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When it comes to child safety seats, even the pros can get confused

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Marcia Nelesen
January 18, 2013

— Kate Womack and her husband, Derrick, were ready to play musical chairs when they pulled their two vehicles into Fire Station No. 4.

They brought five child safety seats, two of them new.

Their daughter had grown out of her infant car seat, bumping her older brother into a new one. Because the couple have two vehicles, they decided it would be easier to install two seats in each vehicle.

So the Womacks returned to the Child Car Seat Inspection Program, which helped them the first time they needed car seat help.

Minutes earlier, Erin Logue of Janesville had arrived, worried that the car seat she received from her mom for Christmas didn't face backward, as it should for babies.

Janesville Fire Chief Jim Jensen said he's been amazed at the popularity of the program that offers trained technicians from the fire and police departments to teach parents how to properly install safety seats.

Low-cost seats also are available for low-income residents.

Janesville fire stations hold half-day events every month. Help also is available by appointment.

Parents arrive in droves. As many as 45 have shown up during one four-hour session, said Lt. Jamie Kessenich, who spearheads the program for the fire department.

Car seats are a serious but complicated business, and concerned parents often wonder whether they are installed correctly.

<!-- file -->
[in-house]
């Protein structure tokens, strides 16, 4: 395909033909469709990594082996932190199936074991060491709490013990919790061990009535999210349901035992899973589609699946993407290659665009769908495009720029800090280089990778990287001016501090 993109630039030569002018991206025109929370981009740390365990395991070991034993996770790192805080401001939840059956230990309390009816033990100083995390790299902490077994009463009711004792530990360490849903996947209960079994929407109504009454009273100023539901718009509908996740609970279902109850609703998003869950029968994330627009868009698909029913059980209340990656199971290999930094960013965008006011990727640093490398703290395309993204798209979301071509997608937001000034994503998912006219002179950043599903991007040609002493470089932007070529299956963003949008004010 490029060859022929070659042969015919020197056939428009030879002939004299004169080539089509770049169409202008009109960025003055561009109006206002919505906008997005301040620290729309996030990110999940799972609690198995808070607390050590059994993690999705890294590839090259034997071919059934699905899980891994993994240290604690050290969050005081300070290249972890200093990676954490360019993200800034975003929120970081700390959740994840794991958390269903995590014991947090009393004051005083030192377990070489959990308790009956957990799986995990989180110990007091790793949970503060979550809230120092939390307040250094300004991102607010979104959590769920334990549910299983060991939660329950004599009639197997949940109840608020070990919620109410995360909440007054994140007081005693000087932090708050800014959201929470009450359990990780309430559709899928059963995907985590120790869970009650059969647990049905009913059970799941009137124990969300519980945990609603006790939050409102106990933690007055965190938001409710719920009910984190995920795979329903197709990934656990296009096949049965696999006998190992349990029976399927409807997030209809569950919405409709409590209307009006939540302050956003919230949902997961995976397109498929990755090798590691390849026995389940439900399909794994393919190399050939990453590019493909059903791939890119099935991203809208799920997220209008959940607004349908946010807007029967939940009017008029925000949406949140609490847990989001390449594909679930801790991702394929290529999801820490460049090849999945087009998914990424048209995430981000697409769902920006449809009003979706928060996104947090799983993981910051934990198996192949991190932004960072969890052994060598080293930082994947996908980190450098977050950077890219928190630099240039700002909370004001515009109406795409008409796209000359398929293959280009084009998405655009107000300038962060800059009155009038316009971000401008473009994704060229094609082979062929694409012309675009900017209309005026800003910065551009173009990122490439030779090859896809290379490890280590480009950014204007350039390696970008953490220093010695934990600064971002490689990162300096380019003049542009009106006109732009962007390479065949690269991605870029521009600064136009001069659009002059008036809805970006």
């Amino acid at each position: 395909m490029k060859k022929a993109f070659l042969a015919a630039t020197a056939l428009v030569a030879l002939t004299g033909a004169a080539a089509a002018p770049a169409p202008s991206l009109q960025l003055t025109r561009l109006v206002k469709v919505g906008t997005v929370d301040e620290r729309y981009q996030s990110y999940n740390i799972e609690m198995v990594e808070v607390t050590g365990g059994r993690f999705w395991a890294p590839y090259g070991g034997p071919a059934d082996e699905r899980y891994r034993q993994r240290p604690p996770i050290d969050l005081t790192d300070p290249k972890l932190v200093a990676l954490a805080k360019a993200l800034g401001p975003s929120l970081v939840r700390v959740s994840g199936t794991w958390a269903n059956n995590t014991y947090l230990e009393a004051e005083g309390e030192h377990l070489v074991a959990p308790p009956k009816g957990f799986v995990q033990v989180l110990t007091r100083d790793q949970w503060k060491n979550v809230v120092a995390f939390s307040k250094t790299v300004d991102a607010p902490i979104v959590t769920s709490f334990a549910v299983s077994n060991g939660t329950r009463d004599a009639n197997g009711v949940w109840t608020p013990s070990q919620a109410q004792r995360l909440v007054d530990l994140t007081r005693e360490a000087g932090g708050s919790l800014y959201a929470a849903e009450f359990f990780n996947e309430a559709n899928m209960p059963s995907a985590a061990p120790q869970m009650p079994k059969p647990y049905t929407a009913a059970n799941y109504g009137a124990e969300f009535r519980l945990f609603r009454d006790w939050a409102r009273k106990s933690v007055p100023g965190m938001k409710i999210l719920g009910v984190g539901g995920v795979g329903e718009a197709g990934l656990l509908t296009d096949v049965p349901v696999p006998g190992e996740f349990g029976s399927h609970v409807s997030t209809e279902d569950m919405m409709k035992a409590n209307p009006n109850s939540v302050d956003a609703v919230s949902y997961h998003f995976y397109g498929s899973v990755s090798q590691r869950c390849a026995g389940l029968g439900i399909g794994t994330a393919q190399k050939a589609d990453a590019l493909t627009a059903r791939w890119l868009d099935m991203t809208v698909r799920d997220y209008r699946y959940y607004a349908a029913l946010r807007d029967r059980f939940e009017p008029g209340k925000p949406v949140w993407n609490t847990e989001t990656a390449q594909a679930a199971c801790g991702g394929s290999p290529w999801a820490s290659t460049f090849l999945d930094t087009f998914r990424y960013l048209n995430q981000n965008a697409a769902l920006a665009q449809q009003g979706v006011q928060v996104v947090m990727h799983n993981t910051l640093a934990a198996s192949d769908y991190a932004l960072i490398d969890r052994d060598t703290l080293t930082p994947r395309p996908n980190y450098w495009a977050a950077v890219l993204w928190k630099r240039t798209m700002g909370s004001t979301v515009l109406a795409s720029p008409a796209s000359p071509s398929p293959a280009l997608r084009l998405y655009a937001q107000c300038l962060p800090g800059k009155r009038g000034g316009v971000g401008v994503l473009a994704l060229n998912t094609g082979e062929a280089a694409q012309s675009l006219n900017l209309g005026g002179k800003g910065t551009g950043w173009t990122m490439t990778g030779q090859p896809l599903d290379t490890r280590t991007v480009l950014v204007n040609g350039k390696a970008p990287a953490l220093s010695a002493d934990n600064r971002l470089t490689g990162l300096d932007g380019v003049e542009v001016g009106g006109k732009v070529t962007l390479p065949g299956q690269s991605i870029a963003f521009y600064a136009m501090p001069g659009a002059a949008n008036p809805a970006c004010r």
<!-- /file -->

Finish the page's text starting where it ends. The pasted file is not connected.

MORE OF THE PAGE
The array of models is confusing. Directions are difficult to understand. Not all models fit all vehicles. Even having other passengers in the vehicle must be factored into a seat's position.

Kessenich recalled how years ago she made an appointment at the Rock County Sheriff's Office to find out if her car seat was installed correctly.

It was not.

"It was kind of scary," Kessenich recalled. "I'm thinking, I'm in the safety business. I should be able to figure this out.'"

Janesville police and fire officials decided the fire department was a better fit to host the program. Kessenich became a child passenger safety technician and then an instructor.

Ten firefighters and police officers now are trained to help at the clinics and take appointments.

In 2008, Kessenich received a state grant to create a child passenger safety seat fitting station. Yearly grants allow her to offer free seats to low-income people and to sell seats at cost. Money donated by American Family Insurance purchased the trailer to store the seats.

The technicians encourage parents to try installing the seats before they arrive at clinics so the parents have some idea how the seats work.

Most seats arrive with at least one problem, including car seats and harnesses that are too loose or seats that are positioned at improper angles. Parents often turn children to face the front too early. They should face the rear until they are 2 years old. Booster seats are required for older children so seat belts fall at the right places on their hips.

Car seats expire after six years, something some parents don't know.

"Our ultimate goal is, when they leave here, they can go to clean the car and they can put it (the car seat) in exactly like we did it," Kessenich said.

On Tuesday, Logue and family friend Dennis Hayes listened as Kessenich gave them a car seat primer.

"The closer (the harness) gets to the chest, the better off they are," Kessenich said, demonstrating with the width of her finger.

"I want to make sure she's OK," Hayes said, referring to 9-month-old Gracelynn.

Nearby, officer Laurie Valley did acrobatics in the confines of the Womack van, sitting on a car seat to ratchet it in securely.

Kate Womack said she appreciated the lesson and recommended it to all parents.

"It was just really reassuring to know that they were in properly and securely," Womack said.



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